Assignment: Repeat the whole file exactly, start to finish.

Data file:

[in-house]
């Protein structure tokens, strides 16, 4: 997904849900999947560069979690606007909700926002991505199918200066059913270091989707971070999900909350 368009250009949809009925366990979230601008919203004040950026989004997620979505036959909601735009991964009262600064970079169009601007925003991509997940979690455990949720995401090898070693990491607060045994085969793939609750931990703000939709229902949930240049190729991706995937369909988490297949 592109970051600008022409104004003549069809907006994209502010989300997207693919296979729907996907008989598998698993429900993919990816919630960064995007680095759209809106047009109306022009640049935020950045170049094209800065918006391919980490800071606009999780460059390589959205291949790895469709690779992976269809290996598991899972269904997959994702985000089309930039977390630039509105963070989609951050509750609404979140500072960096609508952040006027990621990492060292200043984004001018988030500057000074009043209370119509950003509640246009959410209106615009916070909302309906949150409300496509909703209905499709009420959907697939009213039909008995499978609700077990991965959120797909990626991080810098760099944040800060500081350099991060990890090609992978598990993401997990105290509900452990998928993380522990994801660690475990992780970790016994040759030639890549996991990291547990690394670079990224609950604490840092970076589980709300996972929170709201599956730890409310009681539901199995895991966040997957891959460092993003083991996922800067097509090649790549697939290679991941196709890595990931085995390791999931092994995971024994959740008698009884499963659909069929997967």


[in-house]
């Protein structure tokens, strides 16, 4: 997904849900999947560069979690606007909700926002991505199918200066059913270091989707971070999900909350 368009250009949809009925366990979230601008919203004040950026989004997620979505036959909601735009991964009262600064970079169009601007925003991509997940979690455990949720995401090898070693990491607060045994085969793939609750931990703000939709229902949930240049190729991706995937369909988490297949 592109970051600008022409104004003549069809907006994209502010989300997207693919296979729907996907008989598998698993429900993919990816919630960064995007680095759209809106047009109306022009640049935020950045170049094209800065918006391919980490800071606009999780460059390589959205291949790895469709690779992976269809290996598991899972269904997959994702985000089309930039977390630039509105963070989609951050509750609404979140500072960096609508952040006027990621990492060292200043984004001018988030500057000074009043209370119509950003509640246009959410209106615009916070909302309906949150409300496509909703209905499709009420959907697939009213039909008995499978609700077990991965959120797909990626991080810098760099944040800060500081350099991060990890090609992978598990993401997990105290509900452990998928993380522990994801660690475990992780970790016994040759030639890549996991990291547990690394670079990224609950604490840092970076589980709300996972929170709201599956730890409310009681539901199995895991966040997957891959460092993003083991996922800067097509090649790549697939290679991941196709890595990931085995390791999931092994995971024994959740008698009884499963659909069929997967």